• Paper Retracted When Authors Caught Using ChatGPT to Write It The issue is a little more involved than the headline suggests, but it is true that the authors did not disclose their use of the LLM. The basic issue was transparency rather than any piece of incorrect information. Something to think about when using ChatGPT for editing. (The Byte; Sept. 9)
  • M.B.A. Students Vs. ChatGPT: Who Comes Up with More Innovative Ideas? Two professors at Wharton put the question to the test and discovered that ChatGPT outdid the MBA students. They found the result “were not even close.” (WSJ; Sept. 9, 2023)
  • Large-Scale Automatic Audiobook Creation Did you know? Project Gutenberg has uploaded audiobook versions of many of their titles thanks to AI tech. (Sept. 7, 2023)
  • What Will Determine AI’s Impact on Higher Education? 5 Signs to Watch *Ed’s Recommendation A must-read providing an overview of the generative AI landscape in higher ed. While there are plenty of cautions, despite the criticisms, experts believe generative AI is here to stay, with rivals to OpenAI developing their own models. The introduction of AI in education has led to discussions about the essence of learning. Some believe that the focus should be on motivating students to learn rather than preventing AI usage. (The Chronicle; Sept, 8; If the link does not work, you can find this article on the STL databases.)
  • Using LLMs Like ChatGPT to Quickly Plan Better Lessons *Ed’s Recommendation Graham Clay (a philosophy instructor currently teaching at University College Dublin and co-founder of AutomatedED) is a thoughtful generative AI adopter. In this article, he give tips on using generative AI to “increase the quality of  . . . lesson plans.” You may find his prompts useful. (AutomatedED; Sept. 8)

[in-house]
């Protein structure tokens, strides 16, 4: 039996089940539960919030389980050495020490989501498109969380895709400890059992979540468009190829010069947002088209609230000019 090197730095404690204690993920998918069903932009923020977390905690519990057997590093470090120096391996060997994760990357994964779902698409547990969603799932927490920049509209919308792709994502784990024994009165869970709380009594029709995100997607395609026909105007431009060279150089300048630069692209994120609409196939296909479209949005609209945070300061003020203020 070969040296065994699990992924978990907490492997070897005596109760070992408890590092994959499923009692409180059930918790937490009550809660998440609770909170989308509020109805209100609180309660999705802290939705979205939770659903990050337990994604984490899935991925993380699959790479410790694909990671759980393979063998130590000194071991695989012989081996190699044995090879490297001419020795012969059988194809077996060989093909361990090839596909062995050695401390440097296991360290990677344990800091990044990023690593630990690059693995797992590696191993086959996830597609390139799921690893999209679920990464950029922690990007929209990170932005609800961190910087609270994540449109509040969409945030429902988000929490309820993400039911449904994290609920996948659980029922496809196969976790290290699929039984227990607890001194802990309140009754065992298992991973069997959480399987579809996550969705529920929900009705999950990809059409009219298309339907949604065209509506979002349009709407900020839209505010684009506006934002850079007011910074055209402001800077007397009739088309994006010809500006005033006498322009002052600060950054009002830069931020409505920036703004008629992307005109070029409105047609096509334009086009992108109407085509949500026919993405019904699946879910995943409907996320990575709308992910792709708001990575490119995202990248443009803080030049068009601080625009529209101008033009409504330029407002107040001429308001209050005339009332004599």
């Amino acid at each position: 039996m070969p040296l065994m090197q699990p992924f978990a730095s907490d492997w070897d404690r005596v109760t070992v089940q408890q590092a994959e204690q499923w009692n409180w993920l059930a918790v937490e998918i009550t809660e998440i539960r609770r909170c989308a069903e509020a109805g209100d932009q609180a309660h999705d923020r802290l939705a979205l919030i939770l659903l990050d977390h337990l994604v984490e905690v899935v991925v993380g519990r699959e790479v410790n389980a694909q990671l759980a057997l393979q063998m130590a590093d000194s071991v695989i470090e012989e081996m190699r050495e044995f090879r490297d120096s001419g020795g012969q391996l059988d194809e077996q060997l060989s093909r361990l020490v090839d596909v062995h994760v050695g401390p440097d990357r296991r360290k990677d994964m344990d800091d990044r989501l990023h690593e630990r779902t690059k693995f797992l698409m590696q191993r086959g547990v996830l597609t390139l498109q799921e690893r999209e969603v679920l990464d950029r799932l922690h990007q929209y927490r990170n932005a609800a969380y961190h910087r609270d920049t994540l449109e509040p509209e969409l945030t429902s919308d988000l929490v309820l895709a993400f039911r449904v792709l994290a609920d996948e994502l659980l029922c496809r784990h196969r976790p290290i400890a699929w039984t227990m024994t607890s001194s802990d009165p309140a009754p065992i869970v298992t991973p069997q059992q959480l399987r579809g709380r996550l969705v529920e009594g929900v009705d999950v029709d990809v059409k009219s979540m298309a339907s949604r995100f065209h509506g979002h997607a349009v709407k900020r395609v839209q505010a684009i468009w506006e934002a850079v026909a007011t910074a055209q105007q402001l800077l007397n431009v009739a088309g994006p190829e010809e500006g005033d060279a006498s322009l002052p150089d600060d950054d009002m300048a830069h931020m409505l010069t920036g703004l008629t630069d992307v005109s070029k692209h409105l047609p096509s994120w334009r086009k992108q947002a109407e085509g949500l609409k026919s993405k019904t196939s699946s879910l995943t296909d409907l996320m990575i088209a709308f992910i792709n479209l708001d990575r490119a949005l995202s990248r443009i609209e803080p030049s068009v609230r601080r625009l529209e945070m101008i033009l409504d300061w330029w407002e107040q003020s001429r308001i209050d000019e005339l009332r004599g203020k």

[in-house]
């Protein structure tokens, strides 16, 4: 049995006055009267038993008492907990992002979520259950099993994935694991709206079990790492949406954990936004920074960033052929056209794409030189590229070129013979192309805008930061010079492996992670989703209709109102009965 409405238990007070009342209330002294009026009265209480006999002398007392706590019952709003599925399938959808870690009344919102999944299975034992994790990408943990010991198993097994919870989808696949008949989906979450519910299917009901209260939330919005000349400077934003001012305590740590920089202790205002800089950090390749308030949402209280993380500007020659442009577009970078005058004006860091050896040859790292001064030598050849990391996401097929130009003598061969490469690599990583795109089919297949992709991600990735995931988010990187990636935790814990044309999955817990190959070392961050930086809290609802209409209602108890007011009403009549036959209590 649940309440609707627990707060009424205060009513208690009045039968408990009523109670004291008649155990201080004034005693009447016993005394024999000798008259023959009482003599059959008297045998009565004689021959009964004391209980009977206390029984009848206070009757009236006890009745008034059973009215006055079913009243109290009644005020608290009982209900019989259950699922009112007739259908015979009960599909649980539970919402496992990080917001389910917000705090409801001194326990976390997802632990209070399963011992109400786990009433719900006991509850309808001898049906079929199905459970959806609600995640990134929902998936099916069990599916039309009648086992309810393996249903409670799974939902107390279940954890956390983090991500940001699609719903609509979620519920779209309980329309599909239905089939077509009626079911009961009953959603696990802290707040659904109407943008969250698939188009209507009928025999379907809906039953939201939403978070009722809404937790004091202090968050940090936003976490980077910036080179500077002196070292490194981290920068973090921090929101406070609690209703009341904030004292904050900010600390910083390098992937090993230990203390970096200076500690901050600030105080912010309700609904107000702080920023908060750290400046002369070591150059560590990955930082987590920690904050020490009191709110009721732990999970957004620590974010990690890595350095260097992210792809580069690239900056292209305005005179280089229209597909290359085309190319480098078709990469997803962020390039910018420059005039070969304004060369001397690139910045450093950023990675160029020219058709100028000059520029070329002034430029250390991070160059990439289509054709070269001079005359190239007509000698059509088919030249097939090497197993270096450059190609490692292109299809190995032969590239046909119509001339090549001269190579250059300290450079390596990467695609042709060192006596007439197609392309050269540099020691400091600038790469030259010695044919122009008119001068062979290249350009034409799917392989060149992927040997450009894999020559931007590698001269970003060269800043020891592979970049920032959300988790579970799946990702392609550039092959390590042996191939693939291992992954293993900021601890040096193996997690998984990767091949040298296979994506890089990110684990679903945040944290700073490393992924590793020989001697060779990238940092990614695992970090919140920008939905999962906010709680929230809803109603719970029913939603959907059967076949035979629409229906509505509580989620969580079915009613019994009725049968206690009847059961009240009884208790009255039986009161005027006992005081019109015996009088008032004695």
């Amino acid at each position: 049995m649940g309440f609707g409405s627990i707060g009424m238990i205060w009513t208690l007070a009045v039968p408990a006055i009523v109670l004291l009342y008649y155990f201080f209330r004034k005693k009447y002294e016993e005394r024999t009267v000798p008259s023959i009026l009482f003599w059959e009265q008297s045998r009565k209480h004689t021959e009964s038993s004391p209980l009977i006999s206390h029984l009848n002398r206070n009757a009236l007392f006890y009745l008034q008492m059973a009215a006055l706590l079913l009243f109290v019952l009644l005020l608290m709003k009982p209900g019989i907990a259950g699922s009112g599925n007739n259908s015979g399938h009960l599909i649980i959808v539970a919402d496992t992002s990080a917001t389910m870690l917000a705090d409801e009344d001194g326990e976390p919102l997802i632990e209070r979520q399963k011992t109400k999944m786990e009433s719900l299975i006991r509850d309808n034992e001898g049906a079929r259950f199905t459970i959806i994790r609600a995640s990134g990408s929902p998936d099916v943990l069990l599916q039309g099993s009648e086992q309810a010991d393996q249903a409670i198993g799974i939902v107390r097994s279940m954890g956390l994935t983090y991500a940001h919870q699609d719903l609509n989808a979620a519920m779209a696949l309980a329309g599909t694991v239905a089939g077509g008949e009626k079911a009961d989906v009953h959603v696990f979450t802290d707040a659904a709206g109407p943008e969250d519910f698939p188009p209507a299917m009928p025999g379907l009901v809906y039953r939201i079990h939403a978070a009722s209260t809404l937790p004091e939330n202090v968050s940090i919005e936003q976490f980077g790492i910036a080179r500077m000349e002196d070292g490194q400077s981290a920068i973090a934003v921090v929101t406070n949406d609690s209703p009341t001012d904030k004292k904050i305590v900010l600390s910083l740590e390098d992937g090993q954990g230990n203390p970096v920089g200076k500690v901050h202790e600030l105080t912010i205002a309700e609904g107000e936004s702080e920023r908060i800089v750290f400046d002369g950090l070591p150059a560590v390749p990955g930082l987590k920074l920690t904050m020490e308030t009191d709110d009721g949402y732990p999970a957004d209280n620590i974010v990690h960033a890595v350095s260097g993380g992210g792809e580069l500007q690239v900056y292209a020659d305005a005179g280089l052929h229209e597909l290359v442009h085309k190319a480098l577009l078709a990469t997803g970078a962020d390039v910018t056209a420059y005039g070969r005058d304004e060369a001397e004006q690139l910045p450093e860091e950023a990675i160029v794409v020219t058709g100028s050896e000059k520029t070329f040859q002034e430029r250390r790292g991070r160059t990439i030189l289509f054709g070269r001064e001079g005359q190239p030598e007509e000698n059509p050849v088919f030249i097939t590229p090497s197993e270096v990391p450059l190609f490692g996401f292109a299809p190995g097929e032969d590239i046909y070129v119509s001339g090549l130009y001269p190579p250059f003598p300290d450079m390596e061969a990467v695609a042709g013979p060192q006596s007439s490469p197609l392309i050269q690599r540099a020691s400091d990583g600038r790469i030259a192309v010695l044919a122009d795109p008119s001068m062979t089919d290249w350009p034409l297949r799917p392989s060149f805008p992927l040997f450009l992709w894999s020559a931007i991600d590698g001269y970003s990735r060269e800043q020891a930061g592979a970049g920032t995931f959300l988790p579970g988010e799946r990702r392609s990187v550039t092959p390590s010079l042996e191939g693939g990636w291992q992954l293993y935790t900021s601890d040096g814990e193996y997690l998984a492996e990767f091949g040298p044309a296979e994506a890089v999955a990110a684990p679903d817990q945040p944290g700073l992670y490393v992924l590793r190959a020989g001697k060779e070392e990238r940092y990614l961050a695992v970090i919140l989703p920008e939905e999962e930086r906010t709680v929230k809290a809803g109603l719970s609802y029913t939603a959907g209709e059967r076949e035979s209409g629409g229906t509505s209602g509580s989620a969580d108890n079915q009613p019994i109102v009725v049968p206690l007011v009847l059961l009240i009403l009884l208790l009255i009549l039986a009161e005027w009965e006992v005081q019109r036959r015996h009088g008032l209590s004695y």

• Explain Which AI You Mean The author cautions us about the way the term “AI” is being thrown around in the media and in conversations to describe processes that really should not be considered artificial intelligence—not all computer programs are related to advancement in Large Learning Models, much less were they designed to pass something like the Turing Test. Also, there are several types of AI, broken down broadly into generative AI and predictive AI. Yes, you need a Medium membership to read the post in its entirety, but even the first few (free) paragraphs are worth a review. (Medium; Sept. 5) 
  • Embracing Weirdness: What It Means to Use AI as a Writing Tool *Ed’s Recommendation. Another interesting article by Ethan Mollick (Wharton; UPenn). Great article about how generative AI can move beyond just being a thesaurus or grammar checker. One area of focus is on setting up chat bots to read and react as a specific audience in order to fully understand the rhetorical situation. Well worth the read!   (One Useful Thing; Sept. 5)
  • Risks and Rewards as Higher Ed Invests in an AI Future *Ed’s Recommendation. This is especially eye-opening when one considers the investment made in SUNY Albany’s AI initiatives. (Inside Higher Ed; Sept. 5)
  • How Worried Should We Be About AI’s Threat to Humanity_ Even Tech Leaders Can’t Agree. – WSJ A lengthy feature story by the WSJ that provides a snapshot of various views among AI expert. If you want to take the pulse of AI researchers, give this a read. (WSJ; Sept. 4)
  • On Copyright and AI *Ed’s Recommendation This piece, which was written by Jeff Jarvis a professor at CUNY’s journalism school, looks at cases that are currently before the courts. Jarvis asserts that “. . .  it is hard to see how reading and learning from text and images to produce transformative works would not be fair use. I worry that if these activities — indeed, these rights — are restricted . . . precedent is set that could restrict use for us all. As a journalist, I fear that by restricting learning sets to viewing only free content, we will end up with a problem parallel to that created by the widespread use of paywalls in news: authoritative, fact-based reporting will be restricted to the privileged few who can and choose to pay for it, leaving too much of public discourse vulnerable to the misinformation, disinformation, and conspiracies available for free, without restriction.” Still, the claim is somewhat ironic, given his post is behind a paywall. (Medium; Sept. 2)